Connections 20076. Dividing East and West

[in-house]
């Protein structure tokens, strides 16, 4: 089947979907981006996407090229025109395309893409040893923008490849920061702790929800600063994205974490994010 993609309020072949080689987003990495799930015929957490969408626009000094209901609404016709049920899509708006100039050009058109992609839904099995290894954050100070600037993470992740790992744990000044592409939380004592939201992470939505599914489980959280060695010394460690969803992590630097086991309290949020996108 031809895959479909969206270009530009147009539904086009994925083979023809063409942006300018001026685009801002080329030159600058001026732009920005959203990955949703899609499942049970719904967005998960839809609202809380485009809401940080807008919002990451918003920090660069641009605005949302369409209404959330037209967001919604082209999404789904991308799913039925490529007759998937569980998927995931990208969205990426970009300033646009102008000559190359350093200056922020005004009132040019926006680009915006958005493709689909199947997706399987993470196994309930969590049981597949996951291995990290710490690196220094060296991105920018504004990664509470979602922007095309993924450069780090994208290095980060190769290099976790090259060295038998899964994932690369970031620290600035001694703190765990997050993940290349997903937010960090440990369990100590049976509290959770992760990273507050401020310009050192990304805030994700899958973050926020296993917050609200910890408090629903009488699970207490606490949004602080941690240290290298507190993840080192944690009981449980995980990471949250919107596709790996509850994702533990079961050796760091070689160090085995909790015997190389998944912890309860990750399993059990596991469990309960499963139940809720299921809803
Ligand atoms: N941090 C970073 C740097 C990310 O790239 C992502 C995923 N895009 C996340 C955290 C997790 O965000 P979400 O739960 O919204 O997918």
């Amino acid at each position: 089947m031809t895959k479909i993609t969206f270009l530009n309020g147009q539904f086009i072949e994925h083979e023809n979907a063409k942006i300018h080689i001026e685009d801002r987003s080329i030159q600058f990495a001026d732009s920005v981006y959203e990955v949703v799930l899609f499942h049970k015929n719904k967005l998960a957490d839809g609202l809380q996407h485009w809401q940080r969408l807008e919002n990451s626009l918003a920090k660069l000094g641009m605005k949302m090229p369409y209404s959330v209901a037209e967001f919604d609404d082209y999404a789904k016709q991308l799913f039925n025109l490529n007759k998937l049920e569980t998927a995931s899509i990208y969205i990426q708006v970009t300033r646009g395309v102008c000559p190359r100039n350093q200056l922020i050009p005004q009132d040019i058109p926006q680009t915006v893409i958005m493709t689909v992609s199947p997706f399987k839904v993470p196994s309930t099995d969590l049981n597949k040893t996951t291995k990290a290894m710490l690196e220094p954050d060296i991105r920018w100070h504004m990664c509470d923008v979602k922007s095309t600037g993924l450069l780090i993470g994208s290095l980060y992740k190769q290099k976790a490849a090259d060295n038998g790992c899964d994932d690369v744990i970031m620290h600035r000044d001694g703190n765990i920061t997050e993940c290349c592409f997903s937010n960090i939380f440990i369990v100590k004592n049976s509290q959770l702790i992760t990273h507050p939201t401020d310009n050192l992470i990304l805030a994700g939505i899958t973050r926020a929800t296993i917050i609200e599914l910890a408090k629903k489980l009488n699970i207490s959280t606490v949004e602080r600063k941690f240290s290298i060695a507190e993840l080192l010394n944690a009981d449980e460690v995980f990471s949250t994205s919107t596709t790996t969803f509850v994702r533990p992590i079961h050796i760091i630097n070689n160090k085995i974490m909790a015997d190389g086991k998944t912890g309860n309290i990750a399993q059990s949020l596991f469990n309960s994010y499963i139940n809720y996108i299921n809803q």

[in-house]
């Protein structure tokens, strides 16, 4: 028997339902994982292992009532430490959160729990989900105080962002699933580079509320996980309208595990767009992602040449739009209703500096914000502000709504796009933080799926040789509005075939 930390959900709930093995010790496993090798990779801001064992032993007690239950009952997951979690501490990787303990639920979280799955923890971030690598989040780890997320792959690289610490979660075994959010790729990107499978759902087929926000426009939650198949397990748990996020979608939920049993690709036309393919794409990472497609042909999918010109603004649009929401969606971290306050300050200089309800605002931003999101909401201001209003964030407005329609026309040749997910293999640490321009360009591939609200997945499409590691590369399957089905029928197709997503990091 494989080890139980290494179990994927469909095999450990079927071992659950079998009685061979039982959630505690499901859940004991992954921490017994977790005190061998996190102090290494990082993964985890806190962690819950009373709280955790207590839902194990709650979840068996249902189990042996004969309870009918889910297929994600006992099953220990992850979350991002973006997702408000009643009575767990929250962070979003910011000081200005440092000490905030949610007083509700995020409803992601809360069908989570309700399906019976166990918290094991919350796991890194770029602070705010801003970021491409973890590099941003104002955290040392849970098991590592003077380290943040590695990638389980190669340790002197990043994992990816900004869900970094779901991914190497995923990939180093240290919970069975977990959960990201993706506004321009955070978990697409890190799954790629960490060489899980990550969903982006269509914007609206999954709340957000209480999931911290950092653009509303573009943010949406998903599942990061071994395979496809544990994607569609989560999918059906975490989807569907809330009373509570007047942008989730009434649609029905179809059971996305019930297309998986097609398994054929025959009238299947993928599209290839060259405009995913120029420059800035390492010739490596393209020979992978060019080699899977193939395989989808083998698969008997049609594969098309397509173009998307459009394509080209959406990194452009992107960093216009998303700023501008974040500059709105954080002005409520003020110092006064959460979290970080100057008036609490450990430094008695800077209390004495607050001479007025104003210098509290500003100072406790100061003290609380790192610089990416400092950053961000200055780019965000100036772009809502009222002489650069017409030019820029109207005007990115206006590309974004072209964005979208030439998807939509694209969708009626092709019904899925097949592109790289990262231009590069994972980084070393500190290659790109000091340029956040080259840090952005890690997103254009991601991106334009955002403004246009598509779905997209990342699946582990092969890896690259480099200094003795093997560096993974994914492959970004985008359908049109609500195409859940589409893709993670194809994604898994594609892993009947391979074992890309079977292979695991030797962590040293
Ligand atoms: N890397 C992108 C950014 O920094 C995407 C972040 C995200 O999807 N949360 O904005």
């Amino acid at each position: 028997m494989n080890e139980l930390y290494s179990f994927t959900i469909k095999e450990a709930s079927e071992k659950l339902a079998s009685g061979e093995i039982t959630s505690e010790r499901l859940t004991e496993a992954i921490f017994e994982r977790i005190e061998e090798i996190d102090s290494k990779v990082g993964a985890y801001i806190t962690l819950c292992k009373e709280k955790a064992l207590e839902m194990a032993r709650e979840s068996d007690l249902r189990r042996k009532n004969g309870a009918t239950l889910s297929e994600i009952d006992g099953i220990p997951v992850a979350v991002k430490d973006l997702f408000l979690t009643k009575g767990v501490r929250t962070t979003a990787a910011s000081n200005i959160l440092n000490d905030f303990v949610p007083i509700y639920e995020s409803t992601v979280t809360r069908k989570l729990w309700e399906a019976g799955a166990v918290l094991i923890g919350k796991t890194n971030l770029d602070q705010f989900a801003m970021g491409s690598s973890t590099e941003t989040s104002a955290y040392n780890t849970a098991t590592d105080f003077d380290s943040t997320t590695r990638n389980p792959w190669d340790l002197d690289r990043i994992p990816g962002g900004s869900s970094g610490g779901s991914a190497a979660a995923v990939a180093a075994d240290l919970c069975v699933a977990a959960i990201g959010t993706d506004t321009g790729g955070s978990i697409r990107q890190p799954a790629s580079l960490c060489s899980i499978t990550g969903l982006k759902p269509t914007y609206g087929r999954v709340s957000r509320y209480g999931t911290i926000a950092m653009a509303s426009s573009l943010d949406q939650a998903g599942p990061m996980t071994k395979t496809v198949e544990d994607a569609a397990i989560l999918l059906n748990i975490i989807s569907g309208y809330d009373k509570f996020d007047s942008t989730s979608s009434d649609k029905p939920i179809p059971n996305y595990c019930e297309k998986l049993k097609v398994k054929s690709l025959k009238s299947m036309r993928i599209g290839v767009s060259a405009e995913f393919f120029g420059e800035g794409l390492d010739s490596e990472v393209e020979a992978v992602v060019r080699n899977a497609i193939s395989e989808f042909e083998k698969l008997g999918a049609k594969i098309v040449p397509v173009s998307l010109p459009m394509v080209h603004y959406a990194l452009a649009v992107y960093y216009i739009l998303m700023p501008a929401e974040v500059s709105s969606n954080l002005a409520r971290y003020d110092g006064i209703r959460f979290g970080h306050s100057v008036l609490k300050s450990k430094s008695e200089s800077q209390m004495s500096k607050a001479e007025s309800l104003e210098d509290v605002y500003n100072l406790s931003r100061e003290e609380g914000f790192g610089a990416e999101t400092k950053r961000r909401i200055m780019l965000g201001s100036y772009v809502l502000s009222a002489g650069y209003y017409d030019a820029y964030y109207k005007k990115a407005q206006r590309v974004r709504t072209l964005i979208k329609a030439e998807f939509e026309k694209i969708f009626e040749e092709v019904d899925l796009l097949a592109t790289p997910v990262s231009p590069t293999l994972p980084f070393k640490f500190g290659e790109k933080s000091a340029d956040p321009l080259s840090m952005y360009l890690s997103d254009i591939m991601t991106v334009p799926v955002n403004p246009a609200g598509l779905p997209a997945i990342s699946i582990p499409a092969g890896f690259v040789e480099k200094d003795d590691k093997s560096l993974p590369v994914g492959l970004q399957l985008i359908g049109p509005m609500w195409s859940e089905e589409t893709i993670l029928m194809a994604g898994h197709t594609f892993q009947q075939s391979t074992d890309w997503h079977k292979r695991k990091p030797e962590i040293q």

Scholars have long represented the eastern Mediterranean and Mesopotamia during ancient times as the cradle of the “western” civilization. By tracing back western tradition to these territories of the Greek and Roman empires, they have appropriated these regions for the purposes of western historical memory. Yet much of what we think of as ‘western’ has its roots in Asia, and these areas were also the heartlands of Islamic cultures, societies that the West has often marginalized as “other”. How can the symbolism and history of one geographic region be used to signify the glory of the past and then become diminished? These two courses advance an alternative approach to studying the eastern Mediterranean and Mesopotamia. Classics 140 examines this region from the second millennium BCE through late antiquity, and explores the forces that began to bring about the split between East and West. History 251 continues the historical narrative by examining how Islam emerged in this region and came to construct a hybrid civilization based on Greco-Roman and Judeo-Christian/pagan cultures, and yet became distinct on its own.